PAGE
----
In the First Week of Trump’s War on the NFL, Nearly Everyone Lost

A week ago today, the nation (well, at least the media) was riveted by the mostly faux drama of how each NFL player/team would handle the issue of protests during the playing of the national anthem. This occurred after President Donald Trump had single-handedly reawakened a nearly dormant controversy.

In the ensuing week, it has become evident that nearly everyone involved in this silly war has lost, at least a little bit. It is also very difficult to find any legitimate winners, expect perhaps a news media which is always thirsty for some easy and provocative content to flow effortlessly into their cup.

I wrote before last Sunday’s games that Trump’s attacks on the NFL were only part of some much larger issues which threaten the long-term viability of the league and the sport itself. I then went on television to soundly denounce both Trump and Colin Kaepernick as the two central figures in what I view as a mostly fraudulent dispute.

There are at least two elements of this fiasco which, in my view, have been dramatically missed by nearly everyone. One is that Trump’s motivations here are hardly pristine. After all, he is a former owner in the long-folded USFL, which was crushed by the NFL.

Trump is a person who famously holds a grudge, and he is clearly bitter about knowing he lacks the class (or the money) to ever be considered for entry into the super exclusive club of NFL owners. It is obvious that he is trying to leverage his cult-like base (a demographic which is vital to the NFL) to damage the league out of his own vendetta, and he is using phony patriotism as a shield to hide the truth from his gullible followers.

The second element being missed is that the overblown demonstration on the part of a small percentage of the players makes no logical sense. The stated purpose is to protest alleged mistreatment of black men by local police. But there is no “United States” police force, so protesting during the anthem, which is inherently “national,” and has no connection at all to police work, seems extremely misplaced.

In contrast, when a few of the then St. Louis Rams came out in 2015 during introductions and paid homage to the now debunked “Hands up, Don’t shoot!” pose, I vehemently disagreed with the gesture, but at least there was some logic to it. This version has none.

In short, everyone has mishandled this situation. It seems surprising these days whenever people actually get what they deserve, but this silly saga may be a circumstance which defies that gravitational pull of injustice, because almost everyone involved is paying a price for their ridiculousness.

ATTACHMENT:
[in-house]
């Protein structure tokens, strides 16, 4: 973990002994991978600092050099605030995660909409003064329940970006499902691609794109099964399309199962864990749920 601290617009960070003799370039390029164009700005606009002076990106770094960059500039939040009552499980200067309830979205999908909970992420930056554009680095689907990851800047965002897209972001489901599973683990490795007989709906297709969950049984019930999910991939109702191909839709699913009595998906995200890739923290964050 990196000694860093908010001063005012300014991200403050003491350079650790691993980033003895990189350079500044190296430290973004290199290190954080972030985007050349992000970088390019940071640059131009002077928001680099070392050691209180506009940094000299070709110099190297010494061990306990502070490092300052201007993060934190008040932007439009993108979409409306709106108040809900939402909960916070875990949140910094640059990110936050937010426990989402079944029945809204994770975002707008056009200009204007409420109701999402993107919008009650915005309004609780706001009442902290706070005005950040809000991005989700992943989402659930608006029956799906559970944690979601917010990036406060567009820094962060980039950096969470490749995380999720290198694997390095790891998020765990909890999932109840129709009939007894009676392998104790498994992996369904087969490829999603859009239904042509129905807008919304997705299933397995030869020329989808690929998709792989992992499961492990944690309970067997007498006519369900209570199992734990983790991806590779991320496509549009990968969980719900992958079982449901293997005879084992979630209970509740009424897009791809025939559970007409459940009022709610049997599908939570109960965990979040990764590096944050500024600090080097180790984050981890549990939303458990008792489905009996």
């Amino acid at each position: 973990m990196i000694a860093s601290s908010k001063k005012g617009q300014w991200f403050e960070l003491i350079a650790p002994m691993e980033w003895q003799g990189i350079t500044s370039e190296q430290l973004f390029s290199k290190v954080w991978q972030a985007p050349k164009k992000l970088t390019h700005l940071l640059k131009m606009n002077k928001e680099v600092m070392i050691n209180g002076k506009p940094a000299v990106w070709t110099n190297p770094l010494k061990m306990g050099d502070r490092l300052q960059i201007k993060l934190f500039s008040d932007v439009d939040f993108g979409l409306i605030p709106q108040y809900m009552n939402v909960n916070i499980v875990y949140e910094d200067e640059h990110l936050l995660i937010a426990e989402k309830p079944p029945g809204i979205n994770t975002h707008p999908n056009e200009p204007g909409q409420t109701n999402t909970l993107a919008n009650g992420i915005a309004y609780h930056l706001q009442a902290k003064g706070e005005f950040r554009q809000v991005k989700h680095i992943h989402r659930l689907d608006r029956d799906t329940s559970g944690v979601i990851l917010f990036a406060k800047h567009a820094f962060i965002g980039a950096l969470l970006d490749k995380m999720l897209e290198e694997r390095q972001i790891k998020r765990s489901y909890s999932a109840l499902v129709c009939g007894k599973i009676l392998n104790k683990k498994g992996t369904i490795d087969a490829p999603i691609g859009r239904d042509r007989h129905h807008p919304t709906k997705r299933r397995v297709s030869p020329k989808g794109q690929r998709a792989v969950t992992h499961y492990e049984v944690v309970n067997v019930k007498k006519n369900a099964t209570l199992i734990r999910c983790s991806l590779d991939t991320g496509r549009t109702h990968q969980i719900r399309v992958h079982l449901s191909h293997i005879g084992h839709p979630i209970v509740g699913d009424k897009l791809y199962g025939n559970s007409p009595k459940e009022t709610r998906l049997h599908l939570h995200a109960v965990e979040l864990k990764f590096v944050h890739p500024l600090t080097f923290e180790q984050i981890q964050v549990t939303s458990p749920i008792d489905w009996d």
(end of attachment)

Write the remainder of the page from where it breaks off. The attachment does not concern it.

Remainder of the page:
At least two major polls have Trump’s approval rating taking a significant drop this week (given the static nature of his already historically low numbers, 3-4 points in a week is rather significant). One of them indicated that, by an almost 2-1 margin, Americans feel, correctly, that the president should have stayed out of this topic entirely.

It is obvious that Trump knows that this was not a winner for him personally because he is, to use a football metaphor, trying hard to move the goalposts so that he can soothe his own ego by claiming some sort of victory and then finally move on. Hilariously, it seems that he is now trying to create the impression that if/when the players all stand for the national anthem that this will be because of his heroic work and that our country will be much better off because of it.

The reality is that before Trump got bored during that Alabama rally and decided to create havoc for his own amusement/revenge, almost all of the players were already standing, and the anthem protests were running out of steam. Trump effectively took a fire that was under control and dying out and purposely reignited it. Now this arsonist wants to take credit as a firefighter once the fire naturally returns to its previous state. Amazingly, his cult will totally buy this scam.

As for the players and the league, they have also been damaged here. For instance, Kaepernick, who was already unemployed (in my view because he is no longer an effective quarterback), seems even less likely now to get another shot in the NFL thanks to this massive flare up.

At least one team, the Pittsburgh Steelers, appears to have created some internal divisions because of a misunderstanding of how the team planned to handle the anthem. NBC’s announcers on “Sunday Night Football” openly wondered whether the Oakland Raiders lost that game because of their extreme focus on the pre-game protest.

The league itself also seems to have suffered in some small, but possibly significant ways. While ratings for “Monday Night Football” were up, many of the Sunday games were down, though that may simply be due to many other factors. There are some indications that ticket sales are down and that the league’s own “approval” rating has also taken a hit.

As big a deal as this whole thing seemed to be this week, my sense is that after a few weeks this will mostly fade away again. By the time the Super Bowl rolls around, we will probably mostly forget that it ever even happened. That is, until we are reminded because at least a couple of players won’t be able to resist the massive attention they will get for taking a knee during the most-watched national anthem of the year.


John Ziegler hosts a weekly podcast focusing on news media issues and is documentary filmmaker. You can follow him on Twitter at @ZigManFreud  or email him at [email protected].


This is an opinion piece. The views expressed in this article are those of just the author.

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